TORONTO (Reuters) - Royal Bank of Canada (RY.TO) paid Chief Executive Gordon Nixon C$10.1 million ($10.1 million) last year, an 8.2 percent decrease from 2010 due to a loss taken from the sale of its U.S. branch banking operation, RBC said on Monday.
RBC, Canada’s biggest bank, notched record earnings from its domestic banking and wealth management divisions last year, but took a C$1.6 billion earnings hit from the sale of its U.S.-based bank to PNC Financial Services Group (PNC.N).
The bank’s board “weighed both RBC’s record earnings from continuing operations and the impact of the sale of the U.S. retail bank,” in arriving at the figure, RBC said. The compensation was disclosed in the bank’s annual proxy circular.
RBC’s total net income for the year was C$4.9 billion, while income from continuing operations was C$6.7 billion.
Canada’s banking sector emerged from the financial crisis in relatively strong shape and the country’s banks have been named the world’s soundest by the World Economic Forum for four straight years.
While Wall Street pay packages have historically dwarfed those on Bay Street, the financial crisis and resulting scrutiny on U.S. executive compensation has Canadian bank CEOs earning in the same ballpark as some of their U.S. counterparts.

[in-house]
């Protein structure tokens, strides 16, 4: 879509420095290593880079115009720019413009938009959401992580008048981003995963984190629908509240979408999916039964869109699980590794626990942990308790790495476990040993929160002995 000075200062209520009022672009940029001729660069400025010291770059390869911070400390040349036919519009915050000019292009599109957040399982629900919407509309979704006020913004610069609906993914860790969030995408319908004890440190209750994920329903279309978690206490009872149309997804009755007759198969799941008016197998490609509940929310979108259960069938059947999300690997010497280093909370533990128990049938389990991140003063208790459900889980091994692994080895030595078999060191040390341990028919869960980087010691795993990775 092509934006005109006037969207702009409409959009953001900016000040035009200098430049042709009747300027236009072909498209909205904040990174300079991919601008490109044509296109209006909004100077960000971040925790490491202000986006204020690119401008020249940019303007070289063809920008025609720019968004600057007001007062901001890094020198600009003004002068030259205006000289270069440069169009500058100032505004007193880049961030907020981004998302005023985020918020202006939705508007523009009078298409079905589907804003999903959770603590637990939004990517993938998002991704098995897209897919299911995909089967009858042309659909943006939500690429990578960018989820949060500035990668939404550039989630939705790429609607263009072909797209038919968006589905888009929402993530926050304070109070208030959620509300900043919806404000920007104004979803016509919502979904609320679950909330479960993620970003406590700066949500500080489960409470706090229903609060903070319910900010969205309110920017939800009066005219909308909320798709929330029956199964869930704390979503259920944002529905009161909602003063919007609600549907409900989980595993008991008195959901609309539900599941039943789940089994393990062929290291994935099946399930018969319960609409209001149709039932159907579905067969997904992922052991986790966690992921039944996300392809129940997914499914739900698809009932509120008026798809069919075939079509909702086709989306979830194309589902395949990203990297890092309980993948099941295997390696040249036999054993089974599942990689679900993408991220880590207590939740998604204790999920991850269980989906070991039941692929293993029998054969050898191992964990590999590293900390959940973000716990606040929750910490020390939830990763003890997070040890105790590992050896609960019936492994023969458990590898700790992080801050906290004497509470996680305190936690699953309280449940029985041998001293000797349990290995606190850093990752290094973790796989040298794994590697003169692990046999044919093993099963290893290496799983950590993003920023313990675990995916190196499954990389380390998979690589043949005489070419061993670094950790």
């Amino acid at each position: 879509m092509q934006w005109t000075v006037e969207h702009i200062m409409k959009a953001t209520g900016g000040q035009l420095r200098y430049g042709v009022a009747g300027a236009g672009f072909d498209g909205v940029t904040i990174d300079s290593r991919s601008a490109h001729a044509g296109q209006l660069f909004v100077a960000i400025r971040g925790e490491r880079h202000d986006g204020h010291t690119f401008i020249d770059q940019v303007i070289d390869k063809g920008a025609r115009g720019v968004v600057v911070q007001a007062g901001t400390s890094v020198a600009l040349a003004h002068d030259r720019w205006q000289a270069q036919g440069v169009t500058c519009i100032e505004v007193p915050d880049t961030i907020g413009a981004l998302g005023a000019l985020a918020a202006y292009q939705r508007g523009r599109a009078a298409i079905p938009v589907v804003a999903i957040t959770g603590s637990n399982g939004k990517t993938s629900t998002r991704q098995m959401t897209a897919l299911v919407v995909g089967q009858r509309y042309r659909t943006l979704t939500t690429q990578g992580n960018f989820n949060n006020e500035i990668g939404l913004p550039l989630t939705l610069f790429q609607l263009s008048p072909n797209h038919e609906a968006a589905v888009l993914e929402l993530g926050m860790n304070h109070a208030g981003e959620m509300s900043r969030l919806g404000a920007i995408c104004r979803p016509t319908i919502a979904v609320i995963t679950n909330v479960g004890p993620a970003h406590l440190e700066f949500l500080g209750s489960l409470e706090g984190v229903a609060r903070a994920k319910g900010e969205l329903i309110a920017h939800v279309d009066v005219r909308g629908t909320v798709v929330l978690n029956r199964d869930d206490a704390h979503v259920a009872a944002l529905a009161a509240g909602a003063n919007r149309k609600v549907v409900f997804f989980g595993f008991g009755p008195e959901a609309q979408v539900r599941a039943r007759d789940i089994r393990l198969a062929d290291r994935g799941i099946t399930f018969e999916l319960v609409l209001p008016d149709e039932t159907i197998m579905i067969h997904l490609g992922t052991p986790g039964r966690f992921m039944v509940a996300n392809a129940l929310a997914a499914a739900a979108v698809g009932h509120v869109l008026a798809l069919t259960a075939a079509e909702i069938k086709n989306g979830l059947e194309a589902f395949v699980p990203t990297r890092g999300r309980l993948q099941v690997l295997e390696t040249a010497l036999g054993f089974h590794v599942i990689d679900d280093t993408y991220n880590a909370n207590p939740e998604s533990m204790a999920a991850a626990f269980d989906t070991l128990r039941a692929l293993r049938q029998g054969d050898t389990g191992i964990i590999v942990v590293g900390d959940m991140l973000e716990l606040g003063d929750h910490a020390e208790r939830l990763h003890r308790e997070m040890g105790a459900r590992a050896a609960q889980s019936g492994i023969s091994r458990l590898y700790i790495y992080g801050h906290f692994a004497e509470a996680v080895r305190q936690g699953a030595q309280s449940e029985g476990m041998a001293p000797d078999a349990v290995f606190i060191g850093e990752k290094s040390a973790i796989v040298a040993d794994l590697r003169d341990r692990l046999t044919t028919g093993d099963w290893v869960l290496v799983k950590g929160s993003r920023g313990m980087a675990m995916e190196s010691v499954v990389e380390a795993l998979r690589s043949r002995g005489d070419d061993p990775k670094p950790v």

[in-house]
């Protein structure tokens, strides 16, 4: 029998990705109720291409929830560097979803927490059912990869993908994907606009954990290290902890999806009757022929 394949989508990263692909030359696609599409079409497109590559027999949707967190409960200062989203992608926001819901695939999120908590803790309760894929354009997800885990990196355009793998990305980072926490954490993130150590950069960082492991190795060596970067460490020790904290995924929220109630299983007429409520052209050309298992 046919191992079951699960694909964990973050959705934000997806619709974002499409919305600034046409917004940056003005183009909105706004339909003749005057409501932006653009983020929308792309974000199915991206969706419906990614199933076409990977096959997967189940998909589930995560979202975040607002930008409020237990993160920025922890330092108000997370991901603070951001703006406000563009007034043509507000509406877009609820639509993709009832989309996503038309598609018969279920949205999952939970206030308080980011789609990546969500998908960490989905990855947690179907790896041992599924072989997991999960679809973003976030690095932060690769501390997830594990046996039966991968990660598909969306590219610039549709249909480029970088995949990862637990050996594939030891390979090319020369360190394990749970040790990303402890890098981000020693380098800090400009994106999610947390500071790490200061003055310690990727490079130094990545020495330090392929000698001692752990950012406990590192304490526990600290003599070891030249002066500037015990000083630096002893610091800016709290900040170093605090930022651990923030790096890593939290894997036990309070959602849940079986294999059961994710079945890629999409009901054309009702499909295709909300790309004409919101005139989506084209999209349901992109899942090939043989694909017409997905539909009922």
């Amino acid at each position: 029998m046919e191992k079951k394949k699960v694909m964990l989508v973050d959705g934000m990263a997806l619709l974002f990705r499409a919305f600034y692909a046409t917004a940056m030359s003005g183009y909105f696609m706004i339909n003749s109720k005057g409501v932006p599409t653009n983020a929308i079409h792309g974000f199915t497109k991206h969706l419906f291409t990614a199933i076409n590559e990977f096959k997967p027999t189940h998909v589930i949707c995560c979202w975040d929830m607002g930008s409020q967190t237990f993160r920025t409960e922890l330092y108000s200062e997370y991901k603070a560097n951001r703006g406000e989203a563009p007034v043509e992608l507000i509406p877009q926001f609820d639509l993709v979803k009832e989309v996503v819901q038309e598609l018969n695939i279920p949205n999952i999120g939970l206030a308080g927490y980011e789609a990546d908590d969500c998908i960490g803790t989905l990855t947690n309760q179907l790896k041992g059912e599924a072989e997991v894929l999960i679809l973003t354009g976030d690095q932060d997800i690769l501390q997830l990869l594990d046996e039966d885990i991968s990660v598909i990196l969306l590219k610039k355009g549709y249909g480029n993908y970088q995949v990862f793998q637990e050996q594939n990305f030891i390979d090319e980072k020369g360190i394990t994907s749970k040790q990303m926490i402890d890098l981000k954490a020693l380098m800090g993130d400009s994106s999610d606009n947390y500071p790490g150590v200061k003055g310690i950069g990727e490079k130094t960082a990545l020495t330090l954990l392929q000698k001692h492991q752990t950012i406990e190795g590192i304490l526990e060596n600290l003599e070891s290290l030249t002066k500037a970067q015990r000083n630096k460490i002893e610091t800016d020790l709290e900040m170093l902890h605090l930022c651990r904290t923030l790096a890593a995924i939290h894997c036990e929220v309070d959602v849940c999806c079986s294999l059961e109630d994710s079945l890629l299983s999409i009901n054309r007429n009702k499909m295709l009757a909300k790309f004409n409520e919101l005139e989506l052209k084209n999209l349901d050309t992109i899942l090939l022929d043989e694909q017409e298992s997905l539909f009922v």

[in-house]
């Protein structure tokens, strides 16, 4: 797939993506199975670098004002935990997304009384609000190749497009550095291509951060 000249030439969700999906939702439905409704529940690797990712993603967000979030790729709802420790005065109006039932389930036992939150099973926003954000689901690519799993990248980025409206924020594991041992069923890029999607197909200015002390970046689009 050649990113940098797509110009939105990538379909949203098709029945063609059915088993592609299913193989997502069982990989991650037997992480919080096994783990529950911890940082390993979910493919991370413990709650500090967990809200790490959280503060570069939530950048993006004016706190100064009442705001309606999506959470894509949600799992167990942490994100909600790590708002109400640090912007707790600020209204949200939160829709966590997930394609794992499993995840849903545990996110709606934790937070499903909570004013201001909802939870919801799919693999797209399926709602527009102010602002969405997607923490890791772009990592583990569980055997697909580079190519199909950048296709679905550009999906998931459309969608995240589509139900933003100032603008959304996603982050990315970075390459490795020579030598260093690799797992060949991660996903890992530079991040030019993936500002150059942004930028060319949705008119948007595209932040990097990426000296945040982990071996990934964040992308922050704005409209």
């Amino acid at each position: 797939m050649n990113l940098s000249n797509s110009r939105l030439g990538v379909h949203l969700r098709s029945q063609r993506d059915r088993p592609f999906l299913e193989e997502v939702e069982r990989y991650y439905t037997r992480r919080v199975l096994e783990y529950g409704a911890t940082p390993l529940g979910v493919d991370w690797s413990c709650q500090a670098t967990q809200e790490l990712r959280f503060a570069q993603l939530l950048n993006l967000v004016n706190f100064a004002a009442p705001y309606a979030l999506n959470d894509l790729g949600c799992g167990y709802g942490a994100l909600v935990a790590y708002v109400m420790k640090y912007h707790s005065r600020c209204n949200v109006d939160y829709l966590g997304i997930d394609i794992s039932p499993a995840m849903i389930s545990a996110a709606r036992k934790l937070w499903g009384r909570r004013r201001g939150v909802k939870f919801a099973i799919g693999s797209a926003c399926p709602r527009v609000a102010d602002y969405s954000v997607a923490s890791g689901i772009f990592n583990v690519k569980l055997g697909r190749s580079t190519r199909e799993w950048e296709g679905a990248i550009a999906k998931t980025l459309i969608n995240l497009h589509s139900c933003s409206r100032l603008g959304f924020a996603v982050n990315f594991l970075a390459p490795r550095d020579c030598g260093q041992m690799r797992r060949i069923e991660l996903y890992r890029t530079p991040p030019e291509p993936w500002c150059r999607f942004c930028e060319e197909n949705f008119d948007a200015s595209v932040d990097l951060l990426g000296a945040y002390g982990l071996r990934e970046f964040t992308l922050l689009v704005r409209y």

Nixon’s pay was just short of the $10.5 million earned by Morgan Stanley (MS.N) CEO James Gorman last year, but trailed the $18.8 million pay package of JPMorgan (JPM.N) CEO Jamie Dimon. Both U.S. CEOs took sharp cuts from the previous year.
Nixon’s pay, which compares with 2010 compensation of C$11 million, consists of a C$1.5 million base salary, along with C$1.75 million in bonuses and C$6.85 million in deferred share units and stock options, the bank said.
While it has retreated from its money-losing U.S. bank, RBC has a sizable Wall Street presence, and has been expanding its wealth management business in Europe.
Nixon took over the top job at RBC in 2001 and is the longest serving CEO of the country’s biggest banks.
RBC is the first of Canada’s five big banks to disclose its 2011 executive compensation.
Last year, as Canadian bank profits rebounded from relatively weak 2009 results, Nixon’s C$11 million salary was in line with his peers.
Toronto-Dominion Bank (TD.TO) CEO Ed Clark led the way with C$11.3 million in compensation in 2010, while Canadian Imperial Bank of Commerce (CM.TO) CEO Gerry McCaughey trailed the group with a pay package worth C$9.3 million.
Reporting By Cameron French; editing by Rob Wilson